A.splice($.inArray(3, A), 1);
//It will return A=[1, 2, 4, 5, 6]`   

Note: inArray will return -1, if the element was not found.

Do Hoa Vinh

Posted 2011-04-23T22:17:18.487

Reputation: 221

5but OP said: "good ol' fashioned JavaScript - no frameworks allowed" – CSᵠ – 2014-12-12T18:51:31.767

for Chrome 50.0, A.splice(-1, 1); will remove the last one in A. – Scott 混合理论 – 2016-06-17T09:38:40.683

6

You can iterate over each array-item and splice it if it exist in your array.

function destroy(arr, val) {
    for (var i = 0; i < arr.length; i++) if (arr[i] === val) arr.splice(i, 1);
    return arr;
}

yckart

Posted 2011-04-23T22:17:18.487

Reputation: 20 370

destroy( [1,2,3,3,3,4,5], 3 ) returns [1,2,3,4,5]]. i should not be incremented when the array is spliced. – Renze de Waal – 2014-01-23T17:34:08.273

@RenzedeWaal this might work if you iterated over i backwards instead of forwards though. for (var i = arr.length; i-- > 0; ) [ edit ] already posted here

– TKoL – 2017-03-03T12:58:00.193

6

I like this version of splice, removing an element by its value using $.inArray:

$(document).ready(function(){
    var arr = ["C#","Ruby","PHP","C","C++"];
    var itemtoRemove = "PHP";
    arr.splice($.inArray(itemtoRemove, arr),1);
});

mboeckle

Posted 2011-04-23T22:17:18.487

Reputation: 585

Removes last item if searched item not found – Hontoni – 2014-04-30T17:05:56.920

1yes correct, you should know which element you want to remove like in the other examples. – mboeckle – 2014-05-01T17:00:06.707

3This is jQuery, not core JavaScript. – Dughall – 2016-04-18T15:31:37.883

any other way for some repeated value max 5 times then create new array and remove that value from array? I HAVE THIS KIND OF ARRAY: ["info.specificAllergy", "info.specificAllergy", "info.specificAllergy", "info.specificAllergy", "info.specificAllergy", "info.existingMedicalCondition", "info.existingMedicalCondition", "info.existingMedicalCondition", "info.existingMedicalCondition", "info.existingMedicalCondition"] – Jignesh Vagh – 2017-07-14T14:22:24.350

6

Vanilla JavaScript (ES5.1) – in place edition

Browser support: Internet Explorer 9 or later (detailed browser support)

/**
 * Removes all occurences of the item from the array.
 *
 * Modifies the array “in place”, i.e. the array passed as an argument
 * is modified as opposed to creating a new array. Also returns the modified
 * array for your convenience.
 */
function removeInPlace(array, item) {
    var foundIndex, fromIndex;

    // Look for the item (the item can have multiple indices)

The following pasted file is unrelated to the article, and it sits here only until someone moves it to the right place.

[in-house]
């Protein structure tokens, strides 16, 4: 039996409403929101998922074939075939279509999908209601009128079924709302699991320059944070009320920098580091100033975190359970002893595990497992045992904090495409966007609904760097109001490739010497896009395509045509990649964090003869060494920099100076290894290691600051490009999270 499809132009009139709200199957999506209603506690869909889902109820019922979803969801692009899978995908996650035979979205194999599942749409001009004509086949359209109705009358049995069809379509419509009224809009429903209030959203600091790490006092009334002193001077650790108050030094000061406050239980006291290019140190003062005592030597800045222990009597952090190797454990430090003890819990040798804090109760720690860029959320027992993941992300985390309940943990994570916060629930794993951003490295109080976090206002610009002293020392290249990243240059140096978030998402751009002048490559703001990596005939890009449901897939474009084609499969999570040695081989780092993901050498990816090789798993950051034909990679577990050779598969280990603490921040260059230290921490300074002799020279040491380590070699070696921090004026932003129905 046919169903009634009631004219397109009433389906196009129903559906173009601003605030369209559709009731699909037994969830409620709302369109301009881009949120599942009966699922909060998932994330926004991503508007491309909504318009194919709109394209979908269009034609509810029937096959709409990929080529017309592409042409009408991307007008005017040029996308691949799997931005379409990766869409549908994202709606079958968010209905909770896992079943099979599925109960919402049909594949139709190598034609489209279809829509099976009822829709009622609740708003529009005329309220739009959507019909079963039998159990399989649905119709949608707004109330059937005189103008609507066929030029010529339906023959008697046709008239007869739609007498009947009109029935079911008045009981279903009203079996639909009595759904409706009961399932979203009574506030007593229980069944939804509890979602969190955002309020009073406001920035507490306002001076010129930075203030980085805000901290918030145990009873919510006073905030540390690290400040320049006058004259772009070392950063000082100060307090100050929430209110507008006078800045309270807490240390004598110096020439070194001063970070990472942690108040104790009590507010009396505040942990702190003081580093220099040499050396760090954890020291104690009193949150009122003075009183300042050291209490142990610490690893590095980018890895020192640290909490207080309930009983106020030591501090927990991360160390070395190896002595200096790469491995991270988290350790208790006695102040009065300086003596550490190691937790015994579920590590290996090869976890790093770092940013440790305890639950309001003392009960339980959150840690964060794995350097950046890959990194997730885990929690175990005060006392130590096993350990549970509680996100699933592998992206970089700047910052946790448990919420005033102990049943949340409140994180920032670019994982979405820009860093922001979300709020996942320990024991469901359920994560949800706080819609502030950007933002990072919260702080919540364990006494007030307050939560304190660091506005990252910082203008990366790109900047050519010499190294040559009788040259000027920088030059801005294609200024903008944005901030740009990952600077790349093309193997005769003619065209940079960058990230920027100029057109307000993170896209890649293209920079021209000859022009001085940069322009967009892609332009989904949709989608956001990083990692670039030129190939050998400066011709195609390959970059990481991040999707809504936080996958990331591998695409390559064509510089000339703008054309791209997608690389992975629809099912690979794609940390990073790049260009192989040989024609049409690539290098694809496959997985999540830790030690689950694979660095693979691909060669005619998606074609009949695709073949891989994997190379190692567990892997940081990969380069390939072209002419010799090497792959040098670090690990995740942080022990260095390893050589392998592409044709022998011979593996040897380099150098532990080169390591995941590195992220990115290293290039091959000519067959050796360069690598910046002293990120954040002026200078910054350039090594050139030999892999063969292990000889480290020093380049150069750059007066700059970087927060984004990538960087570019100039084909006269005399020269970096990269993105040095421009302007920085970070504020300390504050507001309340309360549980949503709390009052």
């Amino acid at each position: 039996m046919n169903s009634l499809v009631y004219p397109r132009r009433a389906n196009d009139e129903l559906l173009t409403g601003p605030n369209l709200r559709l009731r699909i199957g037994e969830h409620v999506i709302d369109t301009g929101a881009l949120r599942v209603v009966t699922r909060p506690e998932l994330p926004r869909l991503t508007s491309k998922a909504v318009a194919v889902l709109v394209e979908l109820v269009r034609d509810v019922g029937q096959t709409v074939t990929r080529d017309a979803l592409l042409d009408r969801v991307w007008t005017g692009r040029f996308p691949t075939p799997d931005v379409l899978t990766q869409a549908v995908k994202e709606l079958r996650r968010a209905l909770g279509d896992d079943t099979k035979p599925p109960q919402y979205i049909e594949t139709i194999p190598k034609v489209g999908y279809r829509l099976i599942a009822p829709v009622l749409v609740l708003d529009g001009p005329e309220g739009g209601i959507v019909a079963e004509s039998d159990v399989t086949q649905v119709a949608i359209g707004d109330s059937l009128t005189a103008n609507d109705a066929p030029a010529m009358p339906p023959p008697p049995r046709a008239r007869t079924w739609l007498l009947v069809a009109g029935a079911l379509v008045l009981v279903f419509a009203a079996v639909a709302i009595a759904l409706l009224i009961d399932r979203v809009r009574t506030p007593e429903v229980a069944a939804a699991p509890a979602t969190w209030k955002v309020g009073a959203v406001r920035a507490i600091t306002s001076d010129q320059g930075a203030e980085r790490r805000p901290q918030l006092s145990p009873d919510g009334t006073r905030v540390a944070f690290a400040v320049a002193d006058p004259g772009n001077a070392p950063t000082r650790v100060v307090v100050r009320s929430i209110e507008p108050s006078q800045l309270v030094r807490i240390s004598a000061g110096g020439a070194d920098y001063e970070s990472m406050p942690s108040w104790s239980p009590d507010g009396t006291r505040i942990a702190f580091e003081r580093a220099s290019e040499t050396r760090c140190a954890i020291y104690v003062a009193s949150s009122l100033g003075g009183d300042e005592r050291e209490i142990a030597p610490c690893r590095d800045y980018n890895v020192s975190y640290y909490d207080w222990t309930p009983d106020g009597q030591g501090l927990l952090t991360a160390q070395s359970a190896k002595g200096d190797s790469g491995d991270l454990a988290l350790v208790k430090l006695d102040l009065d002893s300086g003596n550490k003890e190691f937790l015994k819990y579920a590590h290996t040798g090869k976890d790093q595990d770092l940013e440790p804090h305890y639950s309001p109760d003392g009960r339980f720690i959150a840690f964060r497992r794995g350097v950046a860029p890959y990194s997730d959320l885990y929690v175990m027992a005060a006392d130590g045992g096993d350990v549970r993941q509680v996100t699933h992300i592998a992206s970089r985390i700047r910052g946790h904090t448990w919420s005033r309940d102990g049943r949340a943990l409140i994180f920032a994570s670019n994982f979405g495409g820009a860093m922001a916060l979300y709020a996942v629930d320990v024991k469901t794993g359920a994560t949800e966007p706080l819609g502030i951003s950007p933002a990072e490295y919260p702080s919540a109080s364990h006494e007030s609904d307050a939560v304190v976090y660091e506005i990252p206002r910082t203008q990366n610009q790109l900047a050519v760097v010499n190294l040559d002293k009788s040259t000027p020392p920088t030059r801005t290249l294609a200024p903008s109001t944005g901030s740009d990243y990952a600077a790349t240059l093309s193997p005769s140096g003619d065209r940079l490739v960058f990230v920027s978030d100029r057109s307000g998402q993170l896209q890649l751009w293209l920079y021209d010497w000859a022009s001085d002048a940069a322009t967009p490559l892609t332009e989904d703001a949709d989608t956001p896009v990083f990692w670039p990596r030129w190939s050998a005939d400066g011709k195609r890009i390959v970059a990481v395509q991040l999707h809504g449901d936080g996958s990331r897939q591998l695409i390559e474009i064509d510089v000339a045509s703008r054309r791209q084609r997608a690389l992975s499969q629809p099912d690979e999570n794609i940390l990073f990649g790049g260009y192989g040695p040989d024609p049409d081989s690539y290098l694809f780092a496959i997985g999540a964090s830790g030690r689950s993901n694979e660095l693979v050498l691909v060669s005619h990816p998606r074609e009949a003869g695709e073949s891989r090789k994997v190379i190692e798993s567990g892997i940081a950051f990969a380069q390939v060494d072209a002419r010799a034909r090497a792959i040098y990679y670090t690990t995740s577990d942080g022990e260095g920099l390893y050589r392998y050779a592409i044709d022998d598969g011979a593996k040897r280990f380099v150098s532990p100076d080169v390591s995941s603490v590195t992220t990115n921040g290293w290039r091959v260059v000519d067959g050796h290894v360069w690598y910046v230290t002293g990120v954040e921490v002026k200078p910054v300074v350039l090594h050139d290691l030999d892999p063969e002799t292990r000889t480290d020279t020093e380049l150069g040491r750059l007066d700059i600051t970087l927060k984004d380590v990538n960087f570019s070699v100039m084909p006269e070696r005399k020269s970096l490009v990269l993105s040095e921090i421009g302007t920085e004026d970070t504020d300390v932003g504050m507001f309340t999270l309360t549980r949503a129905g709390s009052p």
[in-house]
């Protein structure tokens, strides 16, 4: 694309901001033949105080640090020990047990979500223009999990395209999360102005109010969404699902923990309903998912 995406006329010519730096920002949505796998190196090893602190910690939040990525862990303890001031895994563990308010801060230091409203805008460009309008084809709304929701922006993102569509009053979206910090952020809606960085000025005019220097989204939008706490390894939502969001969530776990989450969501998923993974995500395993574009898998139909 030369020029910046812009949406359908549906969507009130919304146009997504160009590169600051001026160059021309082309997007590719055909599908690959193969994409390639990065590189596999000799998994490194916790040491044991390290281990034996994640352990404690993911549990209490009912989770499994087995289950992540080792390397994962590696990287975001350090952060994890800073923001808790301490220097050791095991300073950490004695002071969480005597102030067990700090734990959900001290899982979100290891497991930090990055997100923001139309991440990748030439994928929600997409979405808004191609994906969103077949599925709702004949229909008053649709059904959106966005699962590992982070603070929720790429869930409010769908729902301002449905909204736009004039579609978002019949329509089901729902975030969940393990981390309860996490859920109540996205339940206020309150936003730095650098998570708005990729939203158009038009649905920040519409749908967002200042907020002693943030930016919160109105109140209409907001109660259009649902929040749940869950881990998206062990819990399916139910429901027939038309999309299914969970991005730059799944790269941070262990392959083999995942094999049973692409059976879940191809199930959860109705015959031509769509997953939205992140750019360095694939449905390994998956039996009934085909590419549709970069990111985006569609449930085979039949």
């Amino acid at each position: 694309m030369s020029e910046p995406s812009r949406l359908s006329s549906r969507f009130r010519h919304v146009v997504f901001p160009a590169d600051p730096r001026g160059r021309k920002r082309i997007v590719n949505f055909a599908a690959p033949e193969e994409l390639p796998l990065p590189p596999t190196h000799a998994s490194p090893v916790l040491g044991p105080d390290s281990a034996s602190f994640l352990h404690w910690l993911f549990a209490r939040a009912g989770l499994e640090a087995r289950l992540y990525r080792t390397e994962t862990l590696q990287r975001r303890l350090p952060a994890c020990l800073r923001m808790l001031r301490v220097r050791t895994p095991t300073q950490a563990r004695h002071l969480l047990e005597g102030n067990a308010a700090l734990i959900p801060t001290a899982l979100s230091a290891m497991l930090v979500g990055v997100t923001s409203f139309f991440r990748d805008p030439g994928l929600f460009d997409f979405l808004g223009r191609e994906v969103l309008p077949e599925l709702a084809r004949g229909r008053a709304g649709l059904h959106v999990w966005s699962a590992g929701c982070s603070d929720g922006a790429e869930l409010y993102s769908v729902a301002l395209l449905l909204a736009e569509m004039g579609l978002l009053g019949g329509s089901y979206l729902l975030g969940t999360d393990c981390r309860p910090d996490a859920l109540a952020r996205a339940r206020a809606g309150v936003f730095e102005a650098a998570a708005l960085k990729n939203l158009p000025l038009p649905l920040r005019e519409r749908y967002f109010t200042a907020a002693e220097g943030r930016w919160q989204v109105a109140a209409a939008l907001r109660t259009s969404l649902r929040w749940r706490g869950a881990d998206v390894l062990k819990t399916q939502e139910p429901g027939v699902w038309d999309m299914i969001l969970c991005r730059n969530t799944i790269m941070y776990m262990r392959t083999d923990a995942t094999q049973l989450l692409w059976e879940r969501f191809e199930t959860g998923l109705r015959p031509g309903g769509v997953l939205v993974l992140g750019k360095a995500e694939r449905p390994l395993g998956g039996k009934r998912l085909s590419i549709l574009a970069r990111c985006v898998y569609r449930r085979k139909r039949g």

fromIndex = array.length - 1;
    foundIndex = array.lastIndexOf(item, fromIndex);

    while (foundIndex !== -1) {
        // Remove the item (in place)
        array.splice(foundIndex, 1);

        // Bookkeeping
        fromIndex = foundIndex - 1;
        foundIndex = array.lastIndexOf(item, fromIndex);
    }

    // Return the modified array
    return array;
}

Vanilla JavaScript (ES5.1) – immutable edition

Browser support: Same as vanilla JavaScript in place edition

/**
 * Removes all occurences of the item from the array.
 *
 * Returns a new array with all the items of the original array except
 * the specified item.
 */
function remove(array, item) {
    var arrayCopy;

    arrayCopy = array.slice();

    return removeInPlace(arrayCopy, item);
}

Vanilla ES6 – immutable edition

Browser support: Chrome 46, Edge 12, Firefox 16, Opera 37, Safari 8 (detailed browser support)

/**
 * Removes all occurences of the item from the array.
 *
 * Returns a new array with all the items of the original array except
 * the specified item.
 */
function remove(array, item) {
    // Copy the array
    array = [...array];

    // Look for the item (the item can have multiple indices)
    let fromIndex = array.length - 1;
    let foundIndex = array.lastIndexOf(item, fromIndex);

    while (foundIndex !== -1) {
        // Remove the item by generating a new array without it
        array = [
            ...array.slice(0, foundIndex),
            ...array.slice(foundIndex + 1),
        ];

        // Bookkeeping
        fromIndex = foundIndex - 1;
        foundIndex = array.lastIndexOf(item, fromIndex)
    }

    // Return the new array
    return array;
}

Lars Gyrup Brink Nielsen

Posted 2011-04-23T22:17:18.487

Reputation: 1 949

6

Remove element at index i, without mutating the original array:

/**
* removeElement
* @param {Array} array
* @param {Number} index
*/